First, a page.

Meet your driver at the established place. We will head to the farthest southern tip of Sicily, whose mesmerizing landscapes serve as the background for the popular fiction Inspector Montalbano. Soak in the natural, unique beauty of places like Punta Secca, and of Baroque towns like Scicli, Modica and Ragusa Ibla, listed as UNESCO Heritage Sites in 2002 and making up the fictional city of Vigata.
countryside, with a view stretching as far as the sea. In the fiction, the castle is the mansion of the mafia boss Balduccio Sinagra.
We will proceed toward the seaside to reach Punta Secca, a village of fishermen, where you will find “La Casa di Montalbano”, a sought-after modern bed and breakfast that you can easily identify as the house of Inspector Montalbano.
Our drive continues along the Mediterranean Sea, past the villages of Marina di Ragusa and Donnalucata, the neighborhoods where Montalbano likes to swim in the morning. Next, we are off to Scicli, in the Val di Noto, where your eyes will be drawn to the Palazzo di Città, in the fiction the Police station of Vigata (today Scicli’s Town Hall). The palace was built in the early 1900s, where previously stood a Benedictine monastery, adjacent to the neo-Renaissance-style church of San Giovanni Evangelista.Our first stop will be at the Donnafugata Castle (120 decorated rooms, a monumental garden and a terrace overlooking the surroundin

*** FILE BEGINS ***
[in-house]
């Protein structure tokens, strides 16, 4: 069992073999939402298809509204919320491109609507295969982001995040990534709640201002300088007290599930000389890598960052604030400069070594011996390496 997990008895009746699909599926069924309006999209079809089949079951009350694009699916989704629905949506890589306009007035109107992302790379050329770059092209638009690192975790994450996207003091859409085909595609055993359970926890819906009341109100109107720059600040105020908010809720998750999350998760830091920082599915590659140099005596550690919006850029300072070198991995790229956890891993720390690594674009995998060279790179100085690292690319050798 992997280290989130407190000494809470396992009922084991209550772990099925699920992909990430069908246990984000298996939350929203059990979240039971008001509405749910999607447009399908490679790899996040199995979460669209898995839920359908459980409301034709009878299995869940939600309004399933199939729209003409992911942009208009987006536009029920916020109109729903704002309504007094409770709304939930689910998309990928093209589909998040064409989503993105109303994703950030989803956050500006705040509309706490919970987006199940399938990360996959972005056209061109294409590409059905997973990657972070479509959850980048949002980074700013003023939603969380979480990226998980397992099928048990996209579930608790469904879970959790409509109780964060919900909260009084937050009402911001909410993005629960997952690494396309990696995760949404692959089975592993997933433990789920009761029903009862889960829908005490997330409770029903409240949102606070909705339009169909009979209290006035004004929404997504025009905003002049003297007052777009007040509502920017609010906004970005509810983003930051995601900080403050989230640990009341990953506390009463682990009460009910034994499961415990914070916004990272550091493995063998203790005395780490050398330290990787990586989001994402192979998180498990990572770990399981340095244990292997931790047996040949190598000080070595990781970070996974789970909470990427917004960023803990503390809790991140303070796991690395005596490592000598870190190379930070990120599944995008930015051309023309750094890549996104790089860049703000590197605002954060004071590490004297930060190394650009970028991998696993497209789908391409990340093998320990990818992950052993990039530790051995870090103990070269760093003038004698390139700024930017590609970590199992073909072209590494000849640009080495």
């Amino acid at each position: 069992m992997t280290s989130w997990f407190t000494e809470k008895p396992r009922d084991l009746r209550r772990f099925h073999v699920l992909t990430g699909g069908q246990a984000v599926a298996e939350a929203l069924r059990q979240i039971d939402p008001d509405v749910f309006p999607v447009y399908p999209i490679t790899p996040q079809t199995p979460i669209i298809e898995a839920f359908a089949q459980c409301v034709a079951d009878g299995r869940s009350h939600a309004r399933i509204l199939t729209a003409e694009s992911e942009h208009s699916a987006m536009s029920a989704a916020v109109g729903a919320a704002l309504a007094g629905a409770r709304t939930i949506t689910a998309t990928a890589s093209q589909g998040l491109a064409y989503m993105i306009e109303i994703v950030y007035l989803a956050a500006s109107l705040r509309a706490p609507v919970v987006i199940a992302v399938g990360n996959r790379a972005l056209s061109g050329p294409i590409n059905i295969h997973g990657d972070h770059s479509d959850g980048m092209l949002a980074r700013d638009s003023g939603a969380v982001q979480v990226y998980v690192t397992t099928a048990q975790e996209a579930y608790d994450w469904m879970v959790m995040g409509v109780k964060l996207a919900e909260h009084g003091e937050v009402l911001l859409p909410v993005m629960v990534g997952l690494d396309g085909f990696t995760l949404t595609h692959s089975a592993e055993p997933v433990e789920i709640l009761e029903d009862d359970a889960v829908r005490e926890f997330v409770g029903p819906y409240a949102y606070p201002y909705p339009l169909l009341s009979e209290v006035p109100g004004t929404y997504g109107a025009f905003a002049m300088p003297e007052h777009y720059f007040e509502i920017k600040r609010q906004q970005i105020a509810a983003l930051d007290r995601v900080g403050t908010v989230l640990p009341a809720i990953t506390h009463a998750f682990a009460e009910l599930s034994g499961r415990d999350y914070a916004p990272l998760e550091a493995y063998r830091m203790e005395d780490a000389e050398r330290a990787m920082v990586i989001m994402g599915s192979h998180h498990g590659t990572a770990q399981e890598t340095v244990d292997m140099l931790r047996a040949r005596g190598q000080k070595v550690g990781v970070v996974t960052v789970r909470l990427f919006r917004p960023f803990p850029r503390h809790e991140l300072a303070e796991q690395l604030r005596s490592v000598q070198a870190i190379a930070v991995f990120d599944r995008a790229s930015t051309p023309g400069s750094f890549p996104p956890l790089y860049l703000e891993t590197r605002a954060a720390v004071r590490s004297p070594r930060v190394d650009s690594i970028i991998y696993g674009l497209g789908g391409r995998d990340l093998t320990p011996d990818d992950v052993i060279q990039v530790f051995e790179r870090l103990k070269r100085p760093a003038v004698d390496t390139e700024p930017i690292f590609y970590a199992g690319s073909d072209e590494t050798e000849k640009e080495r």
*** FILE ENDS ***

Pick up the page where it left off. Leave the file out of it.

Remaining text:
Our next stop will be in Modica, in the past one of the most powerful feudal organizations of southern Italy. You will easily spot the impressive Duomo di San Pietro and Duomo di San Giorgio, often appearing as the backdrop of many scenes in the fiction. If you are a sweet tooth, you cannot miss a taste of the famous chocolate of Modica, made according to an old Aztecan recipe and available in a wide array of flavours. Our last stop will be in Ibla, the old town of Ragusa.
You will be welcomed by the Giardini Iblei (Iblei Gardens) and by the near ruins of the Portale di San Giorgio. The portal is what is left of the Chiesa Madre (Mother Church), destroyed by the earthquake that hit the Val di Noto in 1693. Part of the ruins from the same church were moved to the site where the Duomo di San Giorgio was later built. The small square facing the Duomo is the “piazzetta” of Vigata.